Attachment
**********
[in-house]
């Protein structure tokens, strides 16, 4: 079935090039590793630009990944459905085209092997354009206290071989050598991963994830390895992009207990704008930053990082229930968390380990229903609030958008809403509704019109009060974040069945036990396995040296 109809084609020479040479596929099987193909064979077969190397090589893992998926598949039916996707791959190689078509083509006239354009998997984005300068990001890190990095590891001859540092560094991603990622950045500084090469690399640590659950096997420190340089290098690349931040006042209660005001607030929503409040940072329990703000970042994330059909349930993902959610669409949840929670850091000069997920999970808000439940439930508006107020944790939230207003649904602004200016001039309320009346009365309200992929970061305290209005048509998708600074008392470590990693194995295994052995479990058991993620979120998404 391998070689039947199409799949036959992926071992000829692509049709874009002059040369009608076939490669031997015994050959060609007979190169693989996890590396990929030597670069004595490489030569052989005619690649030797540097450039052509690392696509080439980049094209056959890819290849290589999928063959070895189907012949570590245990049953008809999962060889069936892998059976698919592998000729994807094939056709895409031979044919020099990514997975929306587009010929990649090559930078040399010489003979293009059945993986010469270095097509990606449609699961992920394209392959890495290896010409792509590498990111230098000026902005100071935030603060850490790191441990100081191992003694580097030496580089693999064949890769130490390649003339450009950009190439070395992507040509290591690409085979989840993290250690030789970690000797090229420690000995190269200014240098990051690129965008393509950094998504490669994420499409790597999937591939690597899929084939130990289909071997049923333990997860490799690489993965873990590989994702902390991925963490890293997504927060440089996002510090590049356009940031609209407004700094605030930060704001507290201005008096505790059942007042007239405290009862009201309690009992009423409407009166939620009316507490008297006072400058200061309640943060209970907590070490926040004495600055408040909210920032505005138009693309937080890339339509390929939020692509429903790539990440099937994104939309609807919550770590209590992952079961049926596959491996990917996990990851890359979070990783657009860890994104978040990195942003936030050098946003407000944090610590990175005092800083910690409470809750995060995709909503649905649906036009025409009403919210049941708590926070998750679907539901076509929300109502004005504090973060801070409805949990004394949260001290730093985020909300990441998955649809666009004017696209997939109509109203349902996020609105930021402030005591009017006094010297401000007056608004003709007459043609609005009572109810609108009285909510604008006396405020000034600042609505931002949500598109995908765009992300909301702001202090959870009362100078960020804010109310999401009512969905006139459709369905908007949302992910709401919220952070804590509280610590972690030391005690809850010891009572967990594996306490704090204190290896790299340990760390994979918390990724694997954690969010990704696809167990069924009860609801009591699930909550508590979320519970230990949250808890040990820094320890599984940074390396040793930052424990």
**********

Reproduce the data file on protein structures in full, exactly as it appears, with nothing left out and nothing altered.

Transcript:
[in-house]
């Protein structure tokens, strides 16, 4: 079935090039590793630009990944459905085209092997354009206290071989050598991963994830390895992009207990704008930053990082229930968390380990229903609030958008809403509704019109009060974040069945036990396995040296 109809084609020479040479596929099987193909064979077969190397090589893992998926598949039916996707791959190689078509083509006239354009998997984005300068990001890190990095590891001859540092560094991603990622950045500084090469690399640590659950096997420190340089290098690349931040006042209660005001607030929503409040940072329990703000970042994330059909349930993902959610669409949840929670850091000069997920999970808000439940439930508006107020944790939230207003649904602004200016001039309320009346009365309200992929970061305290209005048509998708600074008392470590990693194995295994052995479990058991993620979120998404 391998070689039947199409799949036959992926071992000829692509049709874009002059040369009608076939490669031997015994050959060609007979190169693989996890590396990929030597670069004595490489030569052989005619690649030797540097450039052509690392696509080439980049094209056959890819290849290589999928063959070895189907012949570590245990049953008809999962060889069936892998059976698919592998000729994807094939056709895409031979044919020099990514997975929306587009010929990649090559930078040399010489003979293009059945993986010469270095097509990606449609699961992920394209392959890495290896010409792509590498990111230098000026902005100071935030603060850490790191441990100081191992003694580097030496580089693999064949890769130490390649003339450009950009190439070395992507040509290591690409085979989840993290250690030789970690000797090229420690000995190269200014240098990051690129965008393509950094998504490669994420499409790597999937591939690597899929084939130990289909071997049923333990997860490799690489993965873990590989994702902390991925963490890293997504927060440089996002510090590049356009940031609209407004700094605030930060704001507290201005008096505790059942007042007239405290009862009201309690009992009423409407009166939620009316507490008297006072400058200061309640943060209970907590070490926040004495600055408040909210920032505005138009693309937080890339339509390929939020692509429903790539990440099937994104939309609807919550770590209590992952079961049926596959491996990917996990990851890359979070990783657009860890994104978040990195942003936030050098946003407000944090610590990175005092800083910690409470809750995060995709909503649905649906036009025409009403919210049941708590926070998750679907539901076509929300109502004005504090973060801070409805949990004394949260001290730093985020909300990441998955649809666009004017696209997939109509109203349902996020609105930021402030005591009017006094010297401000007056608004003709007459043609609005009572109810609108009285909510604008006396405020000034600042609505931002949500598109995908765009992300909301702001202090959870009362100078960020804010109310999401009512969905006139459709369905908007949302992910709401919220952070804590509280610590972690030391005690809850010891009572967990594996306490704090204190290896790299340990760390994979918390990724694997954690969010990704696809167990069924009860609801009591699930909550508590979320519970230990949250808890040990820094320890599984940074390396040793930052424990």